Thijsenterprise (Reinier Thijs) is a saxophone player, composer & beatmaker. Using raw drums, dirty bass lines and spontaneous melodies, he bridges the gap between jazz and hip-hop beats.
‘Lahringen’ is a brand new album mixing an off-kilter clash of jazz, punk, hip-hop & African music. Rucksack Records is releasing the album in full today on Bandcamp, one week prior to the official release.
“For years I wanted to record a ‘punk-jazz’ record”
Are you excited about ‘Lahringen’?
Reinier Thijs: First of all, thanks for having me!
For sure, especially since it’s my first vinyl release (after dropping many beat tapes). I’ve been making music for years but it’s truly special to see a physical product. I feel blessed that Danny of Rucksack Records was crazy enough to put it on wax.
What can you say about the creating process. How did you approach it? What’s the story behind the recording process?
For years I wanted to record a ‘punk-jazz’ record. I had a nice trio in ’16 that came close to the sound I wanted but due to different circumstances we never recorded the material. The idea stuck, so last year I finally had some time to dive a little deeper in the idea. In another way it’s a natural outcome of my beat tapes, especially ‘Dokkum’ where I experimented with just sampling bass and drums, creating an imaginary, ideal rhythm-section.
After I saw a video of drummer Makaya McGraven’s working process I realized there were actually no limits on creating a record. I saw that in jazz, just like hip-hop, you could take parts from recorded shows, soundchecks, or raw sessions and then stretch it out, replay, or overdub, without the jazz police giving you a ticket. That was the green light I needed.
“Headnod punk jazz”
How would you describe your sound? It’s quite a culmination of different sounds.
I call it ‘headnod punk jazz’, with headnod referring to the hip-hop part (taken from ‘Headnod Suite’ by Karriem Riggins). It’s just a tight rhythm-section with some free, overblowning, growling, screaming sax on top. Of course there are more influences, such as African music, new-wave, New Dutch Swing, but maybe we shouldn’t get too much mixed up in genres.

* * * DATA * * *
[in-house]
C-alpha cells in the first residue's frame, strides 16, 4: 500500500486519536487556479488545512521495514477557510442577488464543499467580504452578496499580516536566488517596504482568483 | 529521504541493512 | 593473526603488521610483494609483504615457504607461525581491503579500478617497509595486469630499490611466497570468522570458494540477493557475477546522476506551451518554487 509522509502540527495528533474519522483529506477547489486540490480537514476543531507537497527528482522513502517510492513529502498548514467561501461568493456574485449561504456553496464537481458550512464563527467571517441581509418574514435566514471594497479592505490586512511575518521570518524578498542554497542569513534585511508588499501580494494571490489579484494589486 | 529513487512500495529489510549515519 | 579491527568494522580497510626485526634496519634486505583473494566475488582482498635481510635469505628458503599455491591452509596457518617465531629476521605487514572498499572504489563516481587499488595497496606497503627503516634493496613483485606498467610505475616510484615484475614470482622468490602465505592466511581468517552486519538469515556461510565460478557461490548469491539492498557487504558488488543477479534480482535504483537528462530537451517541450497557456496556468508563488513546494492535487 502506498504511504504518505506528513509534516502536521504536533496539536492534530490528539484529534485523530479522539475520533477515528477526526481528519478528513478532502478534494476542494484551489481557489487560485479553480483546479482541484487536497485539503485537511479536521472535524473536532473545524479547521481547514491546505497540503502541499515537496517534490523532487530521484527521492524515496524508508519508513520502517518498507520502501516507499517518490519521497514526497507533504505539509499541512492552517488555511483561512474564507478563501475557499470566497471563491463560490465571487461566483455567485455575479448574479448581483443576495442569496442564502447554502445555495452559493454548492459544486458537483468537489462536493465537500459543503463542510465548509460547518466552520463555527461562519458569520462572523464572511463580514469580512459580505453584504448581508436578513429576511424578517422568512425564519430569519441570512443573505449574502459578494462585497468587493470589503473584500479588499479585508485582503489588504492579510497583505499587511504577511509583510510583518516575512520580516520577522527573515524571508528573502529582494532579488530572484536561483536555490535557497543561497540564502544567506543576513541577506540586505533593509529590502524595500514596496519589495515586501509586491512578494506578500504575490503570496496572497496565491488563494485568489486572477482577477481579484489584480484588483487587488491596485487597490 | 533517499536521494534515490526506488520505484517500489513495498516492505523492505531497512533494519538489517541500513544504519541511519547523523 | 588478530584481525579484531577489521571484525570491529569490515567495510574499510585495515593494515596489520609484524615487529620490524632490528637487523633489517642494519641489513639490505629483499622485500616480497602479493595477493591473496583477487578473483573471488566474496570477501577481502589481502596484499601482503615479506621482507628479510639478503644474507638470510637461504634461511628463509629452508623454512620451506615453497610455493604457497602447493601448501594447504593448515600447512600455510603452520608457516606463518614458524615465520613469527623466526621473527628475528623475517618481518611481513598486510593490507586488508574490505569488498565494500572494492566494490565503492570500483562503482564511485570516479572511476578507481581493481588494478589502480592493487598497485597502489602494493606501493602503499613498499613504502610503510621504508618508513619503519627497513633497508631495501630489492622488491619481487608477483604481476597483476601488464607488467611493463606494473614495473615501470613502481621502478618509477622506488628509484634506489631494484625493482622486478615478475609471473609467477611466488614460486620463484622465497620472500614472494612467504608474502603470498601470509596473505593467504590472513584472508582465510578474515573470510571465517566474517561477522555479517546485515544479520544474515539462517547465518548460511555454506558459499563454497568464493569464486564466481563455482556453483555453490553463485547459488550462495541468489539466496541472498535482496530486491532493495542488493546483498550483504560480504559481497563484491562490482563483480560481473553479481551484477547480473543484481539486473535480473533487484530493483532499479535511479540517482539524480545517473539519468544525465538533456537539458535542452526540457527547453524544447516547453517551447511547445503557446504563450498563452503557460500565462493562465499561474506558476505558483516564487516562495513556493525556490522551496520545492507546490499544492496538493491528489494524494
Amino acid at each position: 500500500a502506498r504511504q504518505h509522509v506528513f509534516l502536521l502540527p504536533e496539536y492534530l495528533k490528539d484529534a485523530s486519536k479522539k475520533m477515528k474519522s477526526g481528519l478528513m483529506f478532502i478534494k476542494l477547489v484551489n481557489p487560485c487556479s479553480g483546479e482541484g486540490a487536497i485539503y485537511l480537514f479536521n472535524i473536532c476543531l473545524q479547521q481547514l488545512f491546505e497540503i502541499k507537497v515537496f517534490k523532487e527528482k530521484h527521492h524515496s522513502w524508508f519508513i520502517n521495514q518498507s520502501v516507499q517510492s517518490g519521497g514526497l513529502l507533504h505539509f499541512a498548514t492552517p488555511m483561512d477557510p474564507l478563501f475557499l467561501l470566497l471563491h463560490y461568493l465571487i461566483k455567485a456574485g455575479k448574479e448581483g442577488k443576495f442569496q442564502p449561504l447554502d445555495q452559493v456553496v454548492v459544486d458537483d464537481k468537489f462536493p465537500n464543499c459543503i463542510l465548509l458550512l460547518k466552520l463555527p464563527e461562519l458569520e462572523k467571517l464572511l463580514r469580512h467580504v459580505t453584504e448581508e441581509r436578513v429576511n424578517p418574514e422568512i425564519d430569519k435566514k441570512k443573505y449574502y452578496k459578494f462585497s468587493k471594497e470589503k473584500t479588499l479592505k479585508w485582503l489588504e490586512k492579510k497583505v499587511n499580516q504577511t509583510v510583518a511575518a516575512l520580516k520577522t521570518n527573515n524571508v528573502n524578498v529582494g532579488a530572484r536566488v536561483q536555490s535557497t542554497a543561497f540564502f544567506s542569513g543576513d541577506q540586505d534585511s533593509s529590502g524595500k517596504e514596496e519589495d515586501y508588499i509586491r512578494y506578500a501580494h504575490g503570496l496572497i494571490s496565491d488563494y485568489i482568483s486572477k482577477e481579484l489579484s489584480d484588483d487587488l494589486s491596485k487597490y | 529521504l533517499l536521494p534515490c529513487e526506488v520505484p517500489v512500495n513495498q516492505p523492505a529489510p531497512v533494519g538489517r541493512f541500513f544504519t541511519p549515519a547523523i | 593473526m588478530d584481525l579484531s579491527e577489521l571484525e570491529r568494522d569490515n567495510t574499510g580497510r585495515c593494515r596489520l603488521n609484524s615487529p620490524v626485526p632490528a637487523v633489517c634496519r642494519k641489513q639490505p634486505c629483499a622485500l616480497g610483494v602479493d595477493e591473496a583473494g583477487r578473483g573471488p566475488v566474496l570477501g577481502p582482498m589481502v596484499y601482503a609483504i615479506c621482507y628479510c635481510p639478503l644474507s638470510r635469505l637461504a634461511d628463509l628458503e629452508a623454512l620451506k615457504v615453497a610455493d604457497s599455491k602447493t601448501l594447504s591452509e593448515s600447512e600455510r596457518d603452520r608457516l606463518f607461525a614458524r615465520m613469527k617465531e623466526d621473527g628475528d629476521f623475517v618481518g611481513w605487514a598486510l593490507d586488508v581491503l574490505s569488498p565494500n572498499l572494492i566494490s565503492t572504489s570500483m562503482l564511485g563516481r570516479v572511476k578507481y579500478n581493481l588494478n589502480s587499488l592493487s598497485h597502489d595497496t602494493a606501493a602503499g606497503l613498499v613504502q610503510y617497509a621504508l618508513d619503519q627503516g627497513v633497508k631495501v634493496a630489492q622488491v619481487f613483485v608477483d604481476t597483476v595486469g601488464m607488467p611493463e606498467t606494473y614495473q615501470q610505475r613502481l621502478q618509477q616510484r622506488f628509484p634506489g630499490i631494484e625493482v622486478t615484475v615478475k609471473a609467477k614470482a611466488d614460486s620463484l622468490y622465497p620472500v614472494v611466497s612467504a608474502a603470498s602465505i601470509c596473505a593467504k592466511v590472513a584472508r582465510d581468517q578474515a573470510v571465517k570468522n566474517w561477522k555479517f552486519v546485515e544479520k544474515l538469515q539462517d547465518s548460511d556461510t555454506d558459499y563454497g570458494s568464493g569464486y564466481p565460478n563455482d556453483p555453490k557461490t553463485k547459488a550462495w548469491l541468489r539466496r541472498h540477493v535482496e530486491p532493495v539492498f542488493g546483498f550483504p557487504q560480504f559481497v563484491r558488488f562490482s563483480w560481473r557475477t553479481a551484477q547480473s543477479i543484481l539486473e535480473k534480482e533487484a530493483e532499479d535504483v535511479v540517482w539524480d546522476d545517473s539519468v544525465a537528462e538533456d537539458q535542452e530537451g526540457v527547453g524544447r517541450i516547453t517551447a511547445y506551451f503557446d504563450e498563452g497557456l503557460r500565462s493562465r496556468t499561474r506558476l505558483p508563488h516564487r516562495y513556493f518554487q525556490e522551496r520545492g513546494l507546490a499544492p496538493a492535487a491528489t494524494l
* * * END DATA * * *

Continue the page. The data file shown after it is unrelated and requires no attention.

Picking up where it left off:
A peek into your creative process please, digital or analog? Is your approach to laying down music a building block process?
It’s definitely a mix of both, although it’s not fancy on any part. Basic rule is there are no rules.
All the songs started as an experiment and served as personal study material. The majority started with creating the groove, then find a melody on sax, record that, chop everything, re-order, play something again, remove/add stuff… Sometimes I improvise and take a part from the solo, use it as a melody, re-record everything.
Before I start a project I always write down musicians and keywords. Years of listening to music finest finally finds its way when I’m creating something new. Some keywords I wrote down for ‘Lahringen’ were:
– Rhythm, does it swing?
– Melody, does it sound logic without the rhythm-section, is it catchy? Repetitive?
– Free vs. jazz
– Playing lines vs. leaving space
– From the heart? Raw? True?
But these are basic rules for making a decent record, aren’t they?
How important is improvisation for you?
I was afraid of someone asking this question. Let me state it like this: it is very important, but not the most. Which might sounds like a contradiction from someone who filled his record with improvisation. But I prefer groove, feel, sound and most of all strong melodies. And the latter goes for the solos too! Michael Moore (the sax player!) really told me that: play something melodic during the solo. I think it should be a story, coming from the heart, instead of playing millions of notes, like all these modern virtuoso jazz cats do nowadays. I can’t do that, I’m not skilled enough, and don’t want too. Musicians who are coming straight out of the conservatory play so fast over the changes of a worn out standard, my IQ is not high enough to follow that.